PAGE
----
Journal of Abnormal Child Psychology

, Volume 24, Issue 5, pp 571–595 | Cite as

Prevalence of ADHD and comorbid disorders among elementary school children screened for disruptive behavior

  • Gerald J. August
  • George M. Realmuto
  • Angus W. MacDonaldIII
  • Sean M. Nugent
  • Ross Crosby


In the context of a school-based prevention of conduct disorder program, 7,231 first- through fourth-grade children were screened for cross-setting disruptive behavior. Frequencies of DSM-III-R psychiatric disorders and patterns of comorbidity were assessed. We also examined the association of psychiatric diagnosis with child and parent characteristics to determine differential risk based on diagnostic subgroups. Attention deficit hyperactivity disorder (ADHD) and oppositional-defiant disorder (ODD) were the most frequent diagnoses. Mood and anxiety disorders were infrequent as single diagnoses. Patterns of comorbidity demonstrated that both externalizing and internalizing disorders commonly cooccurred with ADHD. More severe degrees of psychopathology and psychosocial risk accrued to the subgroup of youths with ADHD plus a comorbid externalizing disorder.


Unable to display preview. Download preview PDF.

Unable to display preview. Download preview PDF.


  1. Abikoff, H., & Klein, R. G. (1992). Attention-deficit hyperactivity and conduct disorder: Comorbidity and implications for treatment.Journal of Consulting Clinical Psychology, 60, 881–892.Google Scholar
  2. Abikoff, H. W., Courtney, M., Pelham, W. E., & Koplewicz, H. S. (1993). Teacher's ratings of disruptive behaviors: The influence of halo effects.Journal of Abnormal Child Psychology, 21, 519–533.Google Scholar
  3. Achenbach, T. M. (1991).Manual for the Child Behavior Checklist/4-18 and profile. Burlington: University of Vermont, Department of Psychiatry.Google Scholar
  4. Anderson, J. C., Williams, S., McGee, R., & Silva, P. A. (1987). DSM-III disorders in pre-adolescent children: Prevalence in a large sample from the general population.Archives of General Psychiatry, 44, 69–76.Google Scholar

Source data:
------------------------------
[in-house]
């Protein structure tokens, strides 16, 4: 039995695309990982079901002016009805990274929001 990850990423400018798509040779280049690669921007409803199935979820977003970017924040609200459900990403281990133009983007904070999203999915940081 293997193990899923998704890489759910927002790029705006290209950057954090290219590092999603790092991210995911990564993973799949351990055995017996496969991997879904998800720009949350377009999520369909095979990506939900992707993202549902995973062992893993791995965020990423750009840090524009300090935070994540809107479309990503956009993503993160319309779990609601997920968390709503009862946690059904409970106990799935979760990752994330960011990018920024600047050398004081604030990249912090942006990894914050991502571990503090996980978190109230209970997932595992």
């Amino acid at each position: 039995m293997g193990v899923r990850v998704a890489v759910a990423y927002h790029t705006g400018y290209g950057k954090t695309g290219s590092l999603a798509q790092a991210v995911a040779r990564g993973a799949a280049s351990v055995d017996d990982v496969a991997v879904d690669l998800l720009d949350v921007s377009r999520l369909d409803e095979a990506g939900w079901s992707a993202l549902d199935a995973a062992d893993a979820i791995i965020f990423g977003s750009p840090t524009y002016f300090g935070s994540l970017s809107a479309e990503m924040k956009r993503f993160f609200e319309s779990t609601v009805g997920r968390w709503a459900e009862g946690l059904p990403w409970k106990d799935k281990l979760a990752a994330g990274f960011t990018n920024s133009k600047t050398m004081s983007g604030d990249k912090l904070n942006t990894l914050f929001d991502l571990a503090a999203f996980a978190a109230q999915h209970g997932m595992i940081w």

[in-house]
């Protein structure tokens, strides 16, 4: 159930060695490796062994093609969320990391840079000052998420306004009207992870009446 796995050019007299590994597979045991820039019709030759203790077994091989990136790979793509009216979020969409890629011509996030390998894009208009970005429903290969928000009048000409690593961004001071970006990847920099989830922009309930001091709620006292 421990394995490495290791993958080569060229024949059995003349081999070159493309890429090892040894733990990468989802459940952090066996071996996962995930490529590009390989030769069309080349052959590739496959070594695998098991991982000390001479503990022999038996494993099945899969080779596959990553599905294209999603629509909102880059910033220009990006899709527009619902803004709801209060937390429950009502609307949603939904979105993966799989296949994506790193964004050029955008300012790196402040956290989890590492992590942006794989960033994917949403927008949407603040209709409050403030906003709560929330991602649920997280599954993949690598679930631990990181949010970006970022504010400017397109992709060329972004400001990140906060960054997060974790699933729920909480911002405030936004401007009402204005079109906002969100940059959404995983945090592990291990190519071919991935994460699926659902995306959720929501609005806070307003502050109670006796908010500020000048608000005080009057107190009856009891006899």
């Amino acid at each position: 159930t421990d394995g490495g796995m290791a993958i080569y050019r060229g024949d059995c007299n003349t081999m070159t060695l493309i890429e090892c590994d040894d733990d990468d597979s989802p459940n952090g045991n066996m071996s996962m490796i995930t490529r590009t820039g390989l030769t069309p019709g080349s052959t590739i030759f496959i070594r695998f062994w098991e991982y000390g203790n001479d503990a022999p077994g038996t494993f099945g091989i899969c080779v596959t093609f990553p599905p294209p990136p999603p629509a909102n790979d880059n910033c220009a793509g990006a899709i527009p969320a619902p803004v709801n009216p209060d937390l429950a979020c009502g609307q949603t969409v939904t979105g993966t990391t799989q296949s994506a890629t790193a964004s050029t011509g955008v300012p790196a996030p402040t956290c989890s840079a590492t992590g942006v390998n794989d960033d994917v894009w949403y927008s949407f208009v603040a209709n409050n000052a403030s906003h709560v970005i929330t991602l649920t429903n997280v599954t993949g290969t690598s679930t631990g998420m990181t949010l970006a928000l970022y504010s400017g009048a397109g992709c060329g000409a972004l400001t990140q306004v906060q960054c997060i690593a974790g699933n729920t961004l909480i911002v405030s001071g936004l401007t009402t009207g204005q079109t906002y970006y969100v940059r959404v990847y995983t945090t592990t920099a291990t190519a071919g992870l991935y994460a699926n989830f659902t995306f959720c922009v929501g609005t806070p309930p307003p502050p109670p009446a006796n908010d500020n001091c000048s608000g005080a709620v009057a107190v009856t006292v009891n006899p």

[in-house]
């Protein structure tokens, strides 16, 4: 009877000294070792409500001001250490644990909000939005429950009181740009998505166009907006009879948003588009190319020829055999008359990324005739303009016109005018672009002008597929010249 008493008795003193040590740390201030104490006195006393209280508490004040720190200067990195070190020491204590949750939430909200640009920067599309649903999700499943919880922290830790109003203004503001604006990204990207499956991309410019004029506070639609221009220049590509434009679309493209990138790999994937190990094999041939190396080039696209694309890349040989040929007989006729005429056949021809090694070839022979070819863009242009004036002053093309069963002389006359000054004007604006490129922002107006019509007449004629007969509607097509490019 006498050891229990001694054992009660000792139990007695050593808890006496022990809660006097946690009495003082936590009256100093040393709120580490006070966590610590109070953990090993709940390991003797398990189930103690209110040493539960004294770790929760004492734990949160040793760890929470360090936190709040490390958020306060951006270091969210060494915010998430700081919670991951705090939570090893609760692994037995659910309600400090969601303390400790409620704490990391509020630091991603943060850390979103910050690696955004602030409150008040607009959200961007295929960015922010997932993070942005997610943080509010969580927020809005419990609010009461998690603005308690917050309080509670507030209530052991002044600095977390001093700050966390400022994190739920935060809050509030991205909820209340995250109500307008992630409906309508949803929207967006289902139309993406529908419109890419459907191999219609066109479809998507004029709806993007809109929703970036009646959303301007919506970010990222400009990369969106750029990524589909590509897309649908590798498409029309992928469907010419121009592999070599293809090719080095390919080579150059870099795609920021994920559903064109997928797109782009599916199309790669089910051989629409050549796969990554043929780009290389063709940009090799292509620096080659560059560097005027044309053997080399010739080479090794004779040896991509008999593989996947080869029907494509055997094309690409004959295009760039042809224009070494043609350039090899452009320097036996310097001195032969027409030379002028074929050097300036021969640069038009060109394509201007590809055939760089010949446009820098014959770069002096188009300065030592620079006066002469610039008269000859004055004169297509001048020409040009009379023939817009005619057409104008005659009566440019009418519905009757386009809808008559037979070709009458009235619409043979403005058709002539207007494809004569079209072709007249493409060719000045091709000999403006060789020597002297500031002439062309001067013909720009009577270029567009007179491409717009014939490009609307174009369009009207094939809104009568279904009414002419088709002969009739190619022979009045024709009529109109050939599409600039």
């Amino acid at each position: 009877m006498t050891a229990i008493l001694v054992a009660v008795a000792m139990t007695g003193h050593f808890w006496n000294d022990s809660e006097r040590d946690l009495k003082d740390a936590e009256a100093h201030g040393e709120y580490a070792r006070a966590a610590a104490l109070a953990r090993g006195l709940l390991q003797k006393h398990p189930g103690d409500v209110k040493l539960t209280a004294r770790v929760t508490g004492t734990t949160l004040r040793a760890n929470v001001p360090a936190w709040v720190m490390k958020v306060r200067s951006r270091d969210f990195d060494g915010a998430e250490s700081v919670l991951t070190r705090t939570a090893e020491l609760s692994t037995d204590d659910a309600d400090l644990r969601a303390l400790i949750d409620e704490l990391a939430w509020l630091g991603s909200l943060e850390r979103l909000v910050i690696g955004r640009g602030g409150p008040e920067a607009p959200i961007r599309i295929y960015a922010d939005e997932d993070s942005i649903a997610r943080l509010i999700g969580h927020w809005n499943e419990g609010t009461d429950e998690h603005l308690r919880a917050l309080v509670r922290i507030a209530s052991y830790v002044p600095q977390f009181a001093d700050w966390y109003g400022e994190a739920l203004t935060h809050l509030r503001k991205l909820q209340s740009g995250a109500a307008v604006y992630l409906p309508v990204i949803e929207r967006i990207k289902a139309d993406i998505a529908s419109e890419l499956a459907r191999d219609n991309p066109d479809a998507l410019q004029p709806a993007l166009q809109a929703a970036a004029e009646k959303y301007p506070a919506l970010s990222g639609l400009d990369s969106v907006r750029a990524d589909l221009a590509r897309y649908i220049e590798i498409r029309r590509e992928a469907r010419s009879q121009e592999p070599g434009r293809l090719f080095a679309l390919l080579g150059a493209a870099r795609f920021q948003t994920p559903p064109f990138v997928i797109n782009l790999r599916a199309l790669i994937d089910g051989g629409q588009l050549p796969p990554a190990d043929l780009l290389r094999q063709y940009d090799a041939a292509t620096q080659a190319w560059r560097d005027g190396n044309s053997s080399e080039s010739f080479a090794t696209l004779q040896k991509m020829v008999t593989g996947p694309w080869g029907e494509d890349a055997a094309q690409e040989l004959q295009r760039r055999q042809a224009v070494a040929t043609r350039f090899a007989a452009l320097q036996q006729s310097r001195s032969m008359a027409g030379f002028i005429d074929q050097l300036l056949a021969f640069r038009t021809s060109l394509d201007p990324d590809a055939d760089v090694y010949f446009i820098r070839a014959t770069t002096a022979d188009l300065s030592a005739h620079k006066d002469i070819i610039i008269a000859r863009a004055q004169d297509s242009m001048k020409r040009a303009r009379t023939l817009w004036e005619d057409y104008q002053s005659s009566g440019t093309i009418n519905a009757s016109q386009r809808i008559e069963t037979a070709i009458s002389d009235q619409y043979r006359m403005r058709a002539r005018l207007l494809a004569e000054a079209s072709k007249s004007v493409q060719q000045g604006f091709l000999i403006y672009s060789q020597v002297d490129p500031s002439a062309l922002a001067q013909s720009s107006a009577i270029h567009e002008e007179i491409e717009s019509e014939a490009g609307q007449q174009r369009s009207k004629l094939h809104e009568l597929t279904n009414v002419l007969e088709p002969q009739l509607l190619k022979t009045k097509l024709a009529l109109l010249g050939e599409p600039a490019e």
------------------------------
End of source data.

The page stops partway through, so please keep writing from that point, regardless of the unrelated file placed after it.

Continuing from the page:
5. August, G. J., Realmuto, G. M., Crosby, R. D., & MacDonald, A. W. (1995). Community-based multiple-gate screening of children at risk for conduct disorder.Journal of Abnormal Child Psychology, 23, 521–544.Google Scholar
  6. August, G. J., & Stewart, M. A. (1983). Familial subtypes of childhood hyperactivity.Journal of Nervous and Mental Disorders, 171, 362–368.Google Scholar
  7. August, G. J., Stewart, M. A., & Holmes, C. S. (1983). A four-year follow-up of hyperactive boys with and without conduct disorder.British Journal of Psychiatry, 143, 192–198.Google Scholar
  8. Barkley, R. A. (1990).Attention deficit hyperactivity disorder: A handbook for diagnosis and treatment. New York: Guilford Press.Google Scholar
  9. Biederman, J., Faraone, V., Doyle, A., Lehman, B. K., Kraus, I., Perrin, J., & Tsuang, M. T. (1993). Convergence of the Child Behavior Checklist with structured interview-based psychiatric diagnoses of ADHD children with and without comorbidity.Journal of Child Psychology and Psychiatry, 34, 1241–1251.Google Scholar
  10. Biederman, J., Munir, K., Knee, D., Armentano, M., Autor, S., Waternax, C., & Tsuang, M. (1987). High rate of affective disorders in probands with attention deficit disorder and in their relatives: A controlled family study.American Journal of Psychiatry 144, 330–333.Google Scholar
  11. Biederman, J., Newcorn, J., & Sprich, S. (1991). Comorbidity of attention deficit hyperactivity disorder with conduct, depressive, anxiety, and other disorders.American Journal of Psychiatry, 148, 564–577.Google Scholar